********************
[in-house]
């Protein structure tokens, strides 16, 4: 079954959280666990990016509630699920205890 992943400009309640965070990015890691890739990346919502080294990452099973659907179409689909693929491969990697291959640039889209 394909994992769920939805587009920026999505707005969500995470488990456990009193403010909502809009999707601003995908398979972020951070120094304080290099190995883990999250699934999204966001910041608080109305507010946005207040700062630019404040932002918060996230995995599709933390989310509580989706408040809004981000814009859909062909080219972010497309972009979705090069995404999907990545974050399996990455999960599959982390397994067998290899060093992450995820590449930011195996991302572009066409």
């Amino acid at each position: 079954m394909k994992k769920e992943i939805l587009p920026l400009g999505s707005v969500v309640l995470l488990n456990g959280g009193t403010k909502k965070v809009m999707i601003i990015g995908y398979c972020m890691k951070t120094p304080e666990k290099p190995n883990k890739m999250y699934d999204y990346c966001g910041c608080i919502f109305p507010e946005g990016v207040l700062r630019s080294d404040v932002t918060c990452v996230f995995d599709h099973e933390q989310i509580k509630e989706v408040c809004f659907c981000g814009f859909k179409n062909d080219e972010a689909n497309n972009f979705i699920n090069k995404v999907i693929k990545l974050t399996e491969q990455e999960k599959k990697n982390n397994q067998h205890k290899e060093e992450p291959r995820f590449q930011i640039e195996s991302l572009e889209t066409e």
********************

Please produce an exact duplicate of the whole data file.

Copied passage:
[in-house]
């Protein structure tokens, strides 16, 4: 079954959280666990990016509630699920205890 992943400009309640965070990015890691890739990346919502080294990452099973659907179409689909693929491969990697291959640039889209 394909994992769920939805587009920026999505707005969500995470488990456990009193403010909502809009999707601003995908398979972020951070120094304080290099190995883990999250699934999204966001910041608080109305507010946005207040700062630019404040932002918060996230995995599709933390989310509580989706408040809004981000814009859909062909080219972010497309972009979705090069995404999907990545974050399996990455999960599959982390397994067998290899060093992450995820590449930011195996991302572009066409």
């Amino acid at each position: 079954m394909k994992k769920e992943i939805l587009p920026l400009g999505s707005v969500v309640l995470l488990n456990g959280g009193t403010k909502k965070v809009m999707i601003i990015g995908y398979c972020m890691k951070t120094p304080e666990k290099p190995n883990k890739m999250y699934d999204y990346c966001g910041c608080i919502f109305p507010e946005g990016v207040l700062r630019s080294d404040v932002t918060c990452v996230f995995d599709h099973e933390q989310i509580k509630e989706v408040c809004f659907c981000g814009f859909k179409n062909d080219e972010a689909n497309n972009f979705i699920n090069k995404v999907i693929k990545l974050t399996e491969q990455e999960k599959k990697n982390n397994q067998h205890k290899e060093e992450p291959r995820f590449q930011i640039e195996s991302l572009e889209t066409e």